Given this revelation I set out to procure another torque-ative eggbeater to torment my hardwoods with. Bob was of course my first port of call and I explained my predicament in some detail. You can read his summation of the tool here, which (by the way) is a hell of a lot more informative than this post. He agreed to keep his well educated eye out for a suitable monstrosity. It did not take him long to find Utopia in the form of a two speed North Brothers no. 1545.
Bob refused that I reimburse him for the tool or the shipment cost and sent it on it’s merry southward journey at the end of 2016. Luckily it did not embark upon a protracted sub-Saharan voyage like a particular parcel several moons ago. It arrived somewhat promptly, for trans equatorial pilgrimages, in mid January 2017. I did return the favour by sending him a locally made hammer, but clearly I received more value than he did.
It is only my second true North Brothers tool (as apposed to Stanley made attempts) and completely lives up to my very high estimation of this famous tool manufacturer. The low gear munches through anything Africa can throw at it and the considerable weight lends some advantageous momentum to drive wheel as well as a general feeling of old school quality.
I took the drive wheel off and cleaned everything I could reach. It presently purrs like a cat on crystal meths.
Thank you Uncle Bob I will cherish this gem as long as I have the privilege to do so and hope to pass it on to someone who will continue to do so long after both of us joined the choir invisible.
My dear reader, I would like to apologise for my extended absence from the wonder world of virtual woodworking via the internet. You would find the reasons quite boring so let’s not waste any time nor effort ruminating on such drivel. This instalment of an apparently mammoth series will concern itself with the addition of the third and final layer of the so-called trapezoid leg. You can find earlier posts in this series here.
Seeing that the third layer would ultimately close up the internal workings of the whole construction, I took the opportunity to unscrew the second layer’s three ‘cross members’ (for lack of a better term). As you should be able to observe in the photos below, the old school mild steel wood screws received a coat of beeswax. This was accomplished by melting a block of wax in a small tin containing these traditional fasteners. The idea with this is that the wax should reduce the effort required to seat the screws and at the same time providing a layer that would resist future corrosion.
The screws were then seated after the surfaces that is supposed to be able to slide ever so slightly with the changes in ambient humidity over the years, were rubbed with beeswax. Whether this is useful (or possibly the opposite) I do not know, but I tried it anyway. Therefore I would urge you to ask someone who knows before following suite. Maybe some of our more experienced and properly trained cadres could assist in the matter.
Seeing that the plan was to fix the third and final layer using panel pins I had to fashion a custom punch to seat the nails below the surface of the wood. A short section of a round file which I picked up somewhere served perfectly well for this purpose. It was shaped carefully (not to take the temper out of the hardened steel) on a bench grinder to fit the head of the panel pin to a T. There are some picks further down to show the business end of my new redneck punch.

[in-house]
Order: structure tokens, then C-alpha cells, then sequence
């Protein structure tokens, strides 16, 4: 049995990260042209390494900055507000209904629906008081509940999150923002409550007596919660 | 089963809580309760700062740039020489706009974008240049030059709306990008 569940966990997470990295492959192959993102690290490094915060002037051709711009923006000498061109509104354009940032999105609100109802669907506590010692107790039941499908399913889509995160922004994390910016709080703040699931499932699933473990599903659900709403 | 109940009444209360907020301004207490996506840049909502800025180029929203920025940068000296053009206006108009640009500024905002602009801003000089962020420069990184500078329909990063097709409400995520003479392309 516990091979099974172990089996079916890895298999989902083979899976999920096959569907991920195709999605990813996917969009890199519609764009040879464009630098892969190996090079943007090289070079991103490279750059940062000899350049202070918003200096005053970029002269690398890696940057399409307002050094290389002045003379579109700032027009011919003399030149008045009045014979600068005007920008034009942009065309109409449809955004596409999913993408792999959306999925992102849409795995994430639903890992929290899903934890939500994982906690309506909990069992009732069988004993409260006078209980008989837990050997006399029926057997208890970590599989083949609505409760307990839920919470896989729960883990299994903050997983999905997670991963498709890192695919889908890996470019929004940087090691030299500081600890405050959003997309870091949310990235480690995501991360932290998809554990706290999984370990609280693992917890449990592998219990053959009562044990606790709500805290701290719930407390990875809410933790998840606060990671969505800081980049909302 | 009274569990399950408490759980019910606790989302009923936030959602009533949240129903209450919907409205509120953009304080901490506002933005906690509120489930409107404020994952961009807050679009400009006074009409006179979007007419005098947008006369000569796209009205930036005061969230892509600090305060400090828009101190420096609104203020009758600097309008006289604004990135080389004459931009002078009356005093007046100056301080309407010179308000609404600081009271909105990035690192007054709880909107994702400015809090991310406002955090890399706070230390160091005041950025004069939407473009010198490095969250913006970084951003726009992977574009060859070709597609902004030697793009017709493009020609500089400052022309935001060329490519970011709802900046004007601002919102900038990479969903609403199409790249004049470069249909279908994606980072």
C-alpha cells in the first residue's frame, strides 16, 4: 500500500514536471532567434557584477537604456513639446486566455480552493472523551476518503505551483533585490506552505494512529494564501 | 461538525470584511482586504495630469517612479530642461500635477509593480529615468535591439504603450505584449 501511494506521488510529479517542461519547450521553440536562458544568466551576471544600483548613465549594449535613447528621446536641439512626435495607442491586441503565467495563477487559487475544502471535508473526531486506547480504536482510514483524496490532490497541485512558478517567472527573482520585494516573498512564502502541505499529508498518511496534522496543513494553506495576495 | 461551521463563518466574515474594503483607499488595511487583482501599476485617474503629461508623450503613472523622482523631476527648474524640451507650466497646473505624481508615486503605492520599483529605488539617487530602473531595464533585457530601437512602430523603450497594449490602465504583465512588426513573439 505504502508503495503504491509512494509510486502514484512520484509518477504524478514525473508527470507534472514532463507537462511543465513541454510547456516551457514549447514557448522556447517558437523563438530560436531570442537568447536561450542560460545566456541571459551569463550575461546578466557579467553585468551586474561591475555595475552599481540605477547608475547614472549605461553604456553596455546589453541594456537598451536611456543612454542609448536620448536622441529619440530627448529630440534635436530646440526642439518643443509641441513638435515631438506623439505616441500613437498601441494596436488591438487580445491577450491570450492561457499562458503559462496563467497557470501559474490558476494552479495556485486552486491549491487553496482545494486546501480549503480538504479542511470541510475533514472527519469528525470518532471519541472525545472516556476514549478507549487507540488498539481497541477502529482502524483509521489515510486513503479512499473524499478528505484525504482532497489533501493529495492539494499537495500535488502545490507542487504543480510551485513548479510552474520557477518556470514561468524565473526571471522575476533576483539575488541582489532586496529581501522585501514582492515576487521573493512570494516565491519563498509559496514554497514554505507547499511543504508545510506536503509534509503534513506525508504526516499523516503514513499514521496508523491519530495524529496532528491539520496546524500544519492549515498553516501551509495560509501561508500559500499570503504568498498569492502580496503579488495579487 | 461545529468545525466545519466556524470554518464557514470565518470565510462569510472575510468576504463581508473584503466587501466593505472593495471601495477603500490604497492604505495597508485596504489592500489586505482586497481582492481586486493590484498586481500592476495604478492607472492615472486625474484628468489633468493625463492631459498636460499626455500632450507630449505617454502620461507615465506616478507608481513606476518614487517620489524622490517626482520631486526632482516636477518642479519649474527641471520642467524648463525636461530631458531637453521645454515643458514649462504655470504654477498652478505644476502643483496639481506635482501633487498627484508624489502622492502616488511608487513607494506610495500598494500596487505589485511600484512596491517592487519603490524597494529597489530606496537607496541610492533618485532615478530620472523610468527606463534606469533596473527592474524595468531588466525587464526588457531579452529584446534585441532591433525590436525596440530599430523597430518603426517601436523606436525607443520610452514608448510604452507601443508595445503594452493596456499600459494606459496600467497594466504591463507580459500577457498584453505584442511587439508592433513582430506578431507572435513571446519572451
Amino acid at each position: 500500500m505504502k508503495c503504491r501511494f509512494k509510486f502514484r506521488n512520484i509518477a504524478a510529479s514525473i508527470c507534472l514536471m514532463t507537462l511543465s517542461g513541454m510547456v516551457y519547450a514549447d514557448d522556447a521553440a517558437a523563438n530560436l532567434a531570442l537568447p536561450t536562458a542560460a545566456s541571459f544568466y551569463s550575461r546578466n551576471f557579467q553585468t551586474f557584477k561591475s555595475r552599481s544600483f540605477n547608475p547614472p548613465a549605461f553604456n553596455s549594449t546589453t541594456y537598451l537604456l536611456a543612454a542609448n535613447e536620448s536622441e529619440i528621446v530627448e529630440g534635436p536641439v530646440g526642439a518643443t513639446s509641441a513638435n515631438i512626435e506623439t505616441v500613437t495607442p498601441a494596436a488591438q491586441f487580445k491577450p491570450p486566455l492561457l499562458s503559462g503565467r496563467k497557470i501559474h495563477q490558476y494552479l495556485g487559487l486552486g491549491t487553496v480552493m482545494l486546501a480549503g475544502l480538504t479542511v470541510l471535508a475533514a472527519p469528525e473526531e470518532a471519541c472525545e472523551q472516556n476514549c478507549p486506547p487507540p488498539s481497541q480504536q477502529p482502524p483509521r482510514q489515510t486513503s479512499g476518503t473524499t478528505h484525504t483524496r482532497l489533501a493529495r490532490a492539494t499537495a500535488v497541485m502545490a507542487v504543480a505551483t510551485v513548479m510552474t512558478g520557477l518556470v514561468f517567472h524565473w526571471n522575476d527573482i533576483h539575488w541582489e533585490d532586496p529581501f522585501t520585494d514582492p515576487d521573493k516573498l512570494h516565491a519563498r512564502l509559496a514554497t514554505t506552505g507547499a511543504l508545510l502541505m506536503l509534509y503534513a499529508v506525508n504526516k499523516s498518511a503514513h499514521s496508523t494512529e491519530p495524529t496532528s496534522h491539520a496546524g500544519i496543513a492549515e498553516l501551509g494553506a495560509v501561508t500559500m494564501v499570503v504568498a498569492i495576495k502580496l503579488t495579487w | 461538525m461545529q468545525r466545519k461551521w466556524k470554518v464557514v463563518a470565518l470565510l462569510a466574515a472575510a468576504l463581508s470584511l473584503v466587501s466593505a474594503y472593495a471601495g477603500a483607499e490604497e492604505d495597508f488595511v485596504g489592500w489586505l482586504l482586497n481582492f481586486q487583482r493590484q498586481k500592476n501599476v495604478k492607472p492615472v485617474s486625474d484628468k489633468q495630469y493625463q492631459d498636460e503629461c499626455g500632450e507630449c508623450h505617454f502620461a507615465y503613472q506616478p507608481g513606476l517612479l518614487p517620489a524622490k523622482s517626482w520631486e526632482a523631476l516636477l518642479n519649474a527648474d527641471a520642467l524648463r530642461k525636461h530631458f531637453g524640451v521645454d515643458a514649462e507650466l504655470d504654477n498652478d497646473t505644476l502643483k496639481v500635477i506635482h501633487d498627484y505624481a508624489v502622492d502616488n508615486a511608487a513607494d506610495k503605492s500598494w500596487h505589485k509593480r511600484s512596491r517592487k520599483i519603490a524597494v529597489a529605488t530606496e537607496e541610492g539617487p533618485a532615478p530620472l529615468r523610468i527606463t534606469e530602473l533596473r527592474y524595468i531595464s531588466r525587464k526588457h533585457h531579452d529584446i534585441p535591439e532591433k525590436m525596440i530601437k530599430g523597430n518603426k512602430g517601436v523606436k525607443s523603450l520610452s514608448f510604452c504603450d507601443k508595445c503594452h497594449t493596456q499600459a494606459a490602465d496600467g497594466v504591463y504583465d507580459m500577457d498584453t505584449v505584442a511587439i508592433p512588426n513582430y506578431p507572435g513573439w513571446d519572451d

As is so common here in Africa, I also had to modify the panel pins somewhat to serve my purpose. In order to allow layer one and two to be able to move relative to each other, these panel pins had to stop short of layer one. In other words they should only fix layer three to the cross members of layer two. That was accomplished by snipping off the required amount, followed by resharpening on the bench grinder.
The two Kershout strips were fitted first, as they needed to be absolutely spot on given the fact that they mirror the spindles of the so-called Windsor leg. Kershout seems to enjoy spending time off the Janka hardness charts (literally and figuratively) so it hard to say where it rates in comparison to better known species, but let’s just say it tends to take exception when a nail wants to upset it’s feng shui. For that reason I had to drill shank holes for each panel pin, which allowed the shank through and only caught the slightly wider head. This way the panel pins were more inclined to retain it’s linear configuration and the Kershout refrained from flexing it’s muscles.
As discussed in earlier posts, the third layer only needs to add another 8 mm for the trapezoid leg to reach it’s intended thickness of 44 mm. Therefore I decided to challenge my new bandsaw with fairly wide re-sawing in very hard Witpeer. Of course that also allowed me to introduce visual interest by means of a book-matched arrangement of the various pieces.
In order to do that I needed one flat, square and twist-free face side and face edge.
The resultant 8 mm stock were then fitted from the centre of the leg towards the outside. I again used the hitherto unproven technique of rubbing beeswax on the surfaces that is supposed to be able to slide.
I used a no. 78 and a no. 10 Stanley rabbet plane to cut the rabbets that hides the space allowed for movement.
The book-matched pattern is already vaguely apparent.
All the sides were then worked flush.
By hand plane along the grain …
… and by track saw followed by hand plane across the grain.
The small cavities created by seating the panel pins below the surface of the wood were filled with a concoction conjured up by mixing very fine wood dust (of the same wood of course) and epoxy.